After playing Dungeon Crawl Classics RPG, I starting to fall in love with the magic system. Casting magic in DCC can be unpredictable, dangerous and very powerful. And with great power there are also negative aspects like spell burn, corruption, misfires, and other nastiness. And then I started to think that I could start adding some of this in other game systems. Specifically the one that we are playing. I want to start out slowly, first by adding Mercurial Magic to the spells that are cast, and then add the other aspects of DCC spell casting. It will definitely make casting magic interesting, and might cause some things to become overpowered, but after-all it is just a game. So if you want to add a little craziness to your game, then the first step you would need to make is to add Luck. Luck is used for Mercurial Magic and can also be used in other aspects of any game. Luck is a score that will be needed for each character, and is easy to add if it missing from your role-playing game.
If Luck is missing from your game, then each player will just need to roll 3d6. The result will be 3 to 18, and then permanently added to that character. It can’t be modified, and that is the character’s luck score for the remainder of the game (unless you are playing DCC then it can go up and down). A plus/minus modifier is then determined from your Luck score. Here are the modifiers from the d20 system that we are using, but you can tweak them however you want. As a comparison, I’ve also added the DCC modifiers:
|Luck Score||d20 Modifier||DCC Modifier|
|4 – 5||-3||-2|
|6 – 7||-2||-1|
|10 – 11||0||0|
|14 – 15||+2||+1|
|16 – 17||+3||+2|
From there, when ever a person first casts a spell, they would roll d100. From that d100 result, Luck is needed because the resultant roll is modified by the Luck modifier (Luck Modifier x 10%). So a LOW Luck score of 3 would give a -40% to the result of the d100. A HIGH luck score of 18 would give a +40% on the table.
Compare the result to the five page Mercurial Magic Table that can be found in the DCC RPG Rule Book on pages 111 to 115. A result of 41 to 60 allows the spell to be cast normally. But outside of that, there are many different effects. Here are just two examples from the Mercurial Magic Table;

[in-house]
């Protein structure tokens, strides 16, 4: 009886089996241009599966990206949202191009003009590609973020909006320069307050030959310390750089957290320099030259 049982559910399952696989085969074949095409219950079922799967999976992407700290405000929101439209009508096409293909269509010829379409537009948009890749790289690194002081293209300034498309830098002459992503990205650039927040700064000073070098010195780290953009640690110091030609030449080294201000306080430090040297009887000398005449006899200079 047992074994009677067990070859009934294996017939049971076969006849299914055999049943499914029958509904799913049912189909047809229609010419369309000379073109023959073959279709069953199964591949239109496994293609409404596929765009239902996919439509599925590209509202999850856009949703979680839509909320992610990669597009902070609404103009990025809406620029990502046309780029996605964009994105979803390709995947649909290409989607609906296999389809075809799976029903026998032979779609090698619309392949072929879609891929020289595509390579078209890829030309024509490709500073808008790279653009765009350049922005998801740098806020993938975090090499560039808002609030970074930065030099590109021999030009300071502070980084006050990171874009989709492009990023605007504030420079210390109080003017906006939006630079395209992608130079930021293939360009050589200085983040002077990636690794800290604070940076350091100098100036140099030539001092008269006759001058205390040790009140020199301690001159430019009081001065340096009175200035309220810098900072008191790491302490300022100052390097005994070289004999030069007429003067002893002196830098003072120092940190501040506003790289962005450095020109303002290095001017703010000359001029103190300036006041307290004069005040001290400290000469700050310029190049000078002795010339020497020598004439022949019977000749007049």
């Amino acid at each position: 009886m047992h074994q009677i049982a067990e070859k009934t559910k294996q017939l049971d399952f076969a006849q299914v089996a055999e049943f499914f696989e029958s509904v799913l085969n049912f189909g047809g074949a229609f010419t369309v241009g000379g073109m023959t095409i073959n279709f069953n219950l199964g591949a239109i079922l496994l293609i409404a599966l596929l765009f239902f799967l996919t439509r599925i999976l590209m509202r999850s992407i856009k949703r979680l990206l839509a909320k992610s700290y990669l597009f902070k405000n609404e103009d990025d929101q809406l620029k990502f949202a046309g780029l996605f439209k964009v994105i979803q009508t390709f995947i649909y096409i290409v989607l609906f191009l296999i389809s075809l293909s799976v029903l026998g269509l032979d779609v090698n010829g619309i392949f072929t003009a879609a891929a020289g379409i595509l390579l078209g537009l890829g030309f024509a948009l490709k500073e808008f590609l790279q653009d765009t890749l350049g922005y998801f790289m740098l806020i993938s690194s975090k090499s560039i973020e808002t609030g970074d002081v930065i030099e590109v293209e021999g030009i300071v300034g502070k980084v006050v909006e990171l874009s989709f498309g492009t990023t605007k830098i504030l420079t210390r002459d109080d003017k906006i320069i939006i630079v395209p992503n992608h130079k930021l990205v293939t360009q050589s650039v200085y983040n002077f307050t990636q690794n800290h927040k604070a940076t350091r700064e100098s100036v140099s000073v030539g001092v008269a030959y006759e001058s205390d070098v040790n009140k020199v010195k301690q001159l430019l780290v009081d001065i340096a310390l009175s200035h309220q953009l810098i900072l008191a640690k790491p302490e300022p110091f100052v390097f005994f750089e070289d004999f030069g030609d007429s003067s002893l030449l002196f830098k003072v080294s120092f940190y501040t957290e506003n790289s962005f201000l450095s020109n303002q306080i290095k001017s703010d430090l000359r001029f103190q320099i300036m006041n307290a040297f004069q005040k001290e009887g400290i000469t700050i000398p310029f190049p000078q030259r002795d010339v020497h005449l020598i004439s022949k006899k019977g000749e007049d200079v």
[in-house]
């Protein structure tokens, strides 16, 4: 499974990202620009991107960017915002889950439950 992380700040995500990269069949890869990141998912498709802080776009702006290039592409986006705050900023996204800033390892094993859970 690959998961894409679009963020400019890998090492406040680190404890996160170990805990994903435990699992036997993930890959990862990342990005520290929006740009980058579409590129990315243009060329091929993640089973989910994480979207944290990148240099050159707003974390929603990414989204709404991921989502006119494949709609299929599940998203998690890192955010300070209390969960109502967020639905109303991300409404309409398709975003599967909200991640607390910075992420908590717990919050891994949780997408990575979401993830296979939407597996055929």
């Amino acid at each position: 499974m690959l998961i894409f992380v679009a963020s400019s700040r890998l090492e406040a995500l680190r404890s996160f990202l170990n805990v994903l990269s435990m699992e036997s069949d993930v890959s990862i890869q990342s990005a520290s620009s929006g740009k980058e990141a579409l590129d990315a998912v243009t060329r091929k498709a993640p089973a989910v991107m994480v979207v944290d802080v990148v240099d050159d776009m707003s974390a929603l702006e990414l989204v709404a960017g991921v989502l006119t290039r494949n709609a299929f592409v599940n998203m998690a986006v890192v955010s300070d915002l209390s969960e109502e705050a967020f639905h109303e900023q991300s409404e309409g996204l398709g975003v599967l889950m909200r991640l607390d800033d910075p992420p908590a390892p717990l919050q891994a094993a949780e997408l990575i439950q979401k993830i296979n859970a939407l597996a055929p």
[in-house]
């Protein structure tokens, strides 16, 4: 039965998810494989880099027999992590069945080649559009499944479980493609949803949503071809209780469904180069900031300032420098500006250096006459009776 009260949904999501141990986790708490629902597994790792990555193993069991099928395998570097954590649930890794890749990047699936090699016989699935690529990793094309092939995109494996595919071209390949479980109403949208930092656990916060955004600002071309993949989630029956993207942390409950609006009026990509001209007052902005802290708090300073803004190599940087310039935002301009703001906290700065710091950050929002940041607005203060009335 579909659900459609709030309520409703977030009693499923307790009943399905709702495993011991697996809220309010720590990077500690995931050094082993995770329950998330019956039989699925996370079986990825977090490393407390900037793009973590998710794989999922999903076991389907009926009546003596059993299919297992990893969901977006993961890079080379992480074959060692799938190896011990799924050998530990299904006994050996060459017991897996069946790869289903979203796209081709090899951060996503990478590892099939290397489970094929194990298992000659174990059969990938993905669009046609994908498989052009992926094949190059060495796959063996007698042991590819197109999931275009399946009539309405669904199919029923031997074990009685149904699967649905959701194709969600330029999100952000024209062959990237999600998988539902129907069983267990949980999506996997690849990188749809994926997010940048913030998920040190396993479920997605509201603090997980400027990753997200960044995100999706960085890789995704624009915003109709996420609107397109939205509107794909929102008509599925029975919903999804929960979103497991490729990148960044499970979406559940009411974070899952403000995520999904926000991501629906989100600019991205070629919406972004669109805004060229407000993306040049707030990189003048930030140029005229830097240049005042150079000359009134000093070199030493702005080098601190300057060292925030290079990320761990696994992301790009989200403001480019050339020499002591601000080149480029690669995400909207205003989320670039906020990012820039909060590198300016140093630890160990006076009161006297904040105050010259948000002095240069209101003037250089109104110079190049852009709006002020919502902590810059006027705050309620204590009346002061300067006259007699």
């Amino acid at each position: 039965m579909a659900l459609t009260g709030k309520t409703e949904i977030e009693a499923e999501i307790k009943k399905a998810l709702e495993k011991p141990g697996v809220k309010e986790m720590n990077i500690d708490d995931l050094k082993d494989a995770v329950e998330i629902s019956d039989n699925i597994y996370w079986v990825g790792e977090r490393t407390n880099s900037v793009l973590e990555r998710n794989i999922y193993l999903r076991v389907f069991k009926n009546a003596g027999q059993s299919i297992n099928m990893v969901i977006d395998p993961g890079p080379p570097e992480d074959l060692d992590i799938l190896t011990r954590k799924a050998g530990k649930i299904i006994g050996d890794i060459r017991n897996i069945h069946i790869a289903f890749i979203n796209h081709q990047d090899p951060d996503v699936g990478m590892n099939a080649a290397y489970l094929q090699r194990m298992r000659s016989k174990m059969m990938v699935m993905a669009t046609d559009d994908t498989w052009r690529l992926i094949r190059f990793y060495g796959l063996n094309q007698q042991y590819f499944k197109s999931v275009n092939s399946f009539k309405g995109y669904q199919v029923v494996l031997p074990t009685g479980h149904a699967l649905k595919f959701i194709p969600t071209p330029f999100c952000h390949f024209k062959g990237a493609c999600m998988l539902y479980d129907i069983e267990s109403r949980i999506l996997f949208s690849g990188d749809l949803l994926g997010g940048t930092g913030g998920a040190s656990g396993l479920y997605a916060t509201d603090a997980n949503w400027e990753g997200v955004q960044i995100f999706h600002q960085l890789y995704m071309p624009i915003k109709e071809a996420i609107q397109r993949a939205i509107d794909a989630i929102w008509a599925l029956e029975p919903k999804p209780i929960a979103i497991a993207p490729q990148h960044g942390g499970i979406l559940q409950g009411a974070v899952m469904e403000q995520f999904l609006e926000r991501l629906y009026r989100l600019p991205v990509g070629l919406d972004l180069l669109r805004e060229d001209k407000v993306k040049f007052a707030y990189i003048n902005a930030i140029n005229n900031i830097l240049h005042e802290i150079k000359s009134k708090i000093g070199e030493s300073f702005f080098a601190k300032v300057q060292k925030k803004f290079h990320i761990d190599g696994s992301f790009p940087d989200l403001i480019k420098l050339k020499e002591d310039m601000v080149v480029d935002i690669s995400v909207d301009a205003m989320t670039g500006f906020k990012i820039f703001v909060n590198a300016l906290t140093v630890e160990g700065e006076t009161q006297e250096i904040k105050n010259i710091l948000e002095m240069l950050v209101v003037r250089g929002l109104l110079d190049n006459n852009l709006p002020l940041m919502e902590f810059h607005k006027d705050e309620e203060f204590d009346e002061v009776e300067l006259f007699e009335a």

A result of 40% would cause the spell to cause Ravenous. Your wizard becomes ravenously hungry after casing the spell. Hungry people are often cranky, so the wizard suffers a -2 Personality until he is able to eat. [For our d20 game we would use Charisma instead.]
Or a roll of 91% the spell will cause Breath of Life. Casting this spell imbues the caster and those around him with beneficial energies. All within 15′ of the caster (both friend or foe) are healed 1d6 points of damage for every level of the spell (3rd level spell grants healing of 3d6 damage).
The results would occur each time that the player casts that spell. The effect varies for each player who casts the spell, and makes magic more personable. It can make the spell more powerful, different, as written, or harmful to the caster. Now in Dungeon Crawl Classics there are dice chains that improve or hinder chances on success. This can be adapted in the d20 RPG system I am using by adding a modifier (-2/+2) for 1 dice step change, or adding advantage/disadvantage for 2 dice chain steps.
I think there are benefits to injecting the Mercurial Magic system into my current game. And if you get the DCC book and want to play, there are a lot of resources that can be found out there, and the best one that I’ve found so far is at Purple Sorcerer, and another one that is very useful is Basement and Drakes. So let me know what you think, and have some fun!